“That Scooter was empty. Now someone will get in before we walk across” said Kamali.

“Let them get in. But you should not cross the road now” said Vasu. Auto Rickshaw is called Scooter in Delhi.

“Dad everyone is doing that.”

“If someone makes a mistake should everyone else follow?”

Kamali was getting angry with her dad. They were searching for an Auto Rickshaw for the last half an hour. Vasu had made her walk all the way from Plaza.

They could have gone by bus. But buses were overflowing with passengers. With the child can he get into a bus? Vasu could not contemplate this. They could have taken a taxi, but Vasu could not afford one. It would cost four rupees to go to Lodhi colony. Of course, they are going to get interim allowance. But last month he had to rush to Bombay to see his elder sister who fell ill. So, he had to borrow money for that trip. Though he does not like to borrow, sometimes things get out of hand. How can you manage unforeseen expenses?

“Dad someone got into that Scooter” Kamali said with irritation.

He could understand her irritation. But what can one do? After 5 PM in the evening getting a Scooter in Connaught Place is impossible. Whether you will get one or not totally depended on your luck.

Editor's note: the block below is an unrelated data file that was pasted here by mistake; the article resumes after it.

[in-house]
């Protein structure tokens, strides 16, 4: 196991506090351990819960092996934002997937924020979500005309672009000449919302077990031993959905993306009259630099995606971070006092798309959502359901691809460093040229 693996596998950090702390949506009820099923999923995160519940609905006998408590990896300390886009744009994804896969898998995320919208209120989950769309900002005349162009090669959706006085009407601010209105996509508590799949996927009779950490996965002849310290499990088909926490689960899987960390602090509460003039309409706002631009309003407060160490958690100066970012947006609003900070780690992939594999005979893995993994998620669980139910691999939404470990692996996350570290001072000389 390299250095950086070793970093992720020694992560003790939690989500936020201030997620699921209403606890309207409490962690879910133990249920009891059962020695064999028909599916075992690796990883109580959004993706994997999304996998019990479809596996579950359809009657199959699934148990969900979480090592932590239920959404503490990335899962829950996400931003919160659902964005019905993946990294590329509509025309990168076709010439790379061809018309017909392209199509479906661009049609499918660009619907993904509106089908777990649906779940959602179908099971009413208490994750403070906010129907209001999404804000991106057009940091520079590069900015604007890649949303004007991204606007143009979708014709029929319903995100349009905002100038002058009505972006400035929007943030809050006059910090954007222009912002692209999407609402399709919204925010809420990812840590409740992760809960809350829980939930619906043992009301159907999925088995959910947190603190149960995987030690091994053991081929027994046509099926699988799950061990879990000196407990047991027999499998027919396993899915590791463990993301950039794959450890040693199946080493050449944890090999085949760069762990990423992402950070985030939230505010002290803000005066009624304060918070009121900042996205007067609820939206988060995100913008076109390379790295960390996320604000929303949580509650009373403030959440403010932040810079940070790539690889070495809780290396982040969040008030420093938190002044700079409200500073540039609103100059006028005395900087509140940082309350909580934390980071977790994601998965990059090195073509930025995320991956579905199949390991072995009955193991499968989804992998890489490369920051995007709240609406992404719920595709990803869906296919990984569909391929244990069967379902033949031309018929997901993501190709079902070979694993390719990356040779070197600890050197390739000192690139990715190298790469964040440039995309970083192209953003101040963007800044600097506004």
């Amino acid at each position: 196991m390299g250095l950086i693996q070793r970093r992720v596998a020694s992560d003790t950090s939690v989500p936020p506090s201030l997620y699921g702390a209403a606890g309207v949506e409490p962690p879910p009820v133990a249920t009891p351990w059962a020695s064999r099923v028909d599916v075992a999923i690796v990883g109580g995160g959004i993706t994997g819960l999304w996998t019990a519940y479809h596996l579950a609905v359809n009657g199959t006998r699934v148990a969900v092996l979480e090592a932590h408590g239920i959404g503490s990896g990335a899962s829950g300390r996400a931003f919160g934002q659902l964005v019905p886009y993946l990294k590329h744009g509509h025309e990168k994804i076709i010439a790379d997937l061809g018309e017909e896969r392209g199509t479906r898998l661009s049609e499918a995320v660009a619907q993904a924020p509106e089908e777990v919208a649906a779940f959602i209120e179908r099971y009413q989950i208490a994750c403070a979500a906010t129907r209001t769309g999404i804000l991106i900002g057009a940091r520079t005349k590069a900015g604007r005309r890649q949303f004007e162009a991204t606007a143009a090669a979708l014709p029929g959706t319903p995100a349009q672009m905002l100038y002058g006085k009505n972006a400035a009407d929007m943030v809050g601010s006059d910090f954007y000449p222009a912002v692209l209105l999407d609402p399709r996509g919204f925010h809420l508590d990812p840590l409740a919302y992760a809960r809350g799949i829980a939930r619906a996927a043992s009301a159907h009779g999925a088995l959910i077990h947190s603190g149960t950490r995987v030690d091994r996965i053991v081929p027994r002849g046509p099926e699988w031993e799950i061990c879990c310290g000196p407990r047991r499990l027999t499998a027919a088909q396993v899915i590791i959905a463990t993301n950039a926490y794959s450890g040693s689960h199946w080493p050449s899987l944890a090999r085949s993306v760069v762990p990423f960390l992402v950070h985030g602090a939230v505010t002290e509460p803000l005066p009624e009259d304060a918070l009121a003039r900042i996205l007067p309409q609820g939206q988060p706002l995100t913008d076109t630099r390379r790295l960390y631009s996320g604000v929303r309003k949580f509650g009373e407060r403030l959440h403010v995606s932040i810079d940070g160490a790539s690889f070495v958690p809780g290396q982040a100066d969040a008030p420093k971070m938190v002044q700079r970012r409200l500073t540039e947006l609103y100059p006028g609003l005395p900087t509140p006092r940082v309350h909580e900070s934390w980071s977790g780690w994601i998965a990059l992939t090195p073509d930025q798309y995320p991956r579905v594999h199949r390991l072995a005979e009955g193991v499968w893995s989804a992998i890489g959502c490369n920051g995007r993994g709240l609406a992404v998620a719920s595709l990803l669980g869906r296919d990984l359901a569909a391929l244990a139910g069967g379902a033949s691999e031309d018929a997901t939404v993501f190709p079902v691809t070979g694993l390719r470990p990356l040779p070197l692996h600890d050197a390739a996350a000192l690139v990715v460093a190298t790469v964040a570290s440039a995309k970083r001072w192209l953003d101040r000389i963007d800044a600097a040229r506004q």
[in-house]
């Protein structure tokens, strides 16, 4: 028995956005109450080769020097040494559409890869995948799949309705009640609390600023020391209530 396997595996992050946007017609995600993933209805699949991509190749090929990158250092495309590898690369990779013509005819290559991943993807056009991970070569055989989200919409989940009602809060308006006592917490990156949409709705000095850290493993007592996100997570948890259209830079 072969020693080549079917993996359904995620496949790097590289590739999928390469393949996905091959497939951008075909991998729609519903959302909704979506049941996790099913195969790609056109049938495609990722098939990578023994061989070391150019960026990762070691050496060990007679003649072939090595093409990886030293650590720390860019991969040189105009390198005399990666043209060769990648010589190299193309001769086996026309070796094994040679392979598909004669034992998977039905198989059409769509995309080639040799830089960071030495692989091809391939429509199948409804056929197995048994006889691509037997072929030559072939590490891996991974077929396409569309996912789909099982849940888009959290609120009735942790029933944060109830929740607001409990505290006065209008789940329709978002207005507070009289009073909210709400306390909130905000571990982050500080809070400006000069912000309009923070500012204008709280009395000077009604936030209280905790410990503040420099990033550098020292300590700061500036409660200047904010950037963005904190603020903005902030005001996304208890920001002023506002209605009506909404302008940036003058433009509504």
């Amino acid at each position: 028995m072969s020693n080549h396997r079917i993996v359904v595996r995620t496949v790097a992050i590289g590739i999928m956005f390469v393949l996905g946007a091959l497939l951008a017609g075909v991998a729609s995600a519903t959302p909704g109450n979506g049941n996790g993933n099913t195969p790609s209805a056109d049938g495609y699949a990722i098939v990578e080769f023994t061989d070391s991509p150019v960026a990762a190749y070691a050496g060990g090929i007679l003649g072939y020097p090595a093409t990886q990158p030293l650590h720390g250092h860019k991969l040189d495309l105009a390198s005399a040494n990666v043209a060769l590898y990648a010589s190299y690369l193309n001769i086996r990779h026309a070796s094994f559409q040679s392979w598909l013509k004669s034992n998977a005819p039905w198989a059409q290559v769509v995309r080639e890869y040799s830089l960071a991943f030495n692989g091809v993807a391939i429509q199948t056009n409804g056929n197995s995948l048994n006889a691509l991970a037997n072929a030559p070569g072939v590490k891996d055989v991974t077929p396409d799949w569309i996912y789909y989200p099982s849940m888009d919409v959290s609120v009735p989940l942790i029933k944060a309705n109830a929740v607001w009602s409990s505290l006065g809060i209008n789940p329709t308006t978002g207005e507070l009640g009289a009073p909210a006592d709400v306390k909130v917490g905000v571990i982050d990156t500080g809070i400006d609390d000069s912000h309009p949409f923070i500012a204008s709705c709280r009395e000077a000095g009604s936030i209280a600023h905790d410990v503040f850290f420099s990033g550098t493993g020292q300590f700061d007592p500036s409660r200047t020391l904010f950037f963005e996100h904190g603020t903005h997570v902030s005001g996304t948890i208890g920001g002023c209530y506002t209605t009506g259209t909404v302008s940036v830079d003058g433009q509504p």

Vasu thought he never had luck. He wanted to join Medical College. He scored good marks as well. But when he was asked in the interview, “how much did it rain in Central Africa last year?” he could not answer. So next year he researched heavily on rainfall and sunshine of all the countries and went to the interview. But this time he was asked, “what do people do in the afternoon in Mexico?” So, he did not get a seat that year as well. It was written on his forehead that he should study B.A and become a clerk in Delhi. He just accepted that.

“Dad. I can see ‘walk’ signal now.”

‘OK. Hold my hand and don’t run” said Vasu as they stood near Cynthia House.

“My leg is hurting” said Kamali. If they had taken the Scooter near Marina, they would have reached home by now. That Scooter fellow also looked as if he wanted to go to Lodhi Road. He accepted to Vasu’s request. But suddenly a lady came barging and said she stopped the Scooter first. The Scooter fellow asked her where she wanted to go and she said “Carson Road.” Scooter fellow told her that the place is nearby and she could walk. But she was not ready. Since she had flagged the Scooter first, Vasu thought her anger is justified. He asked her to get in and stepped aside. Instead of thanking him, she got in as if she had won the battle of rights. If he had not worried about what is right, Kamali’s leg would not hurt now.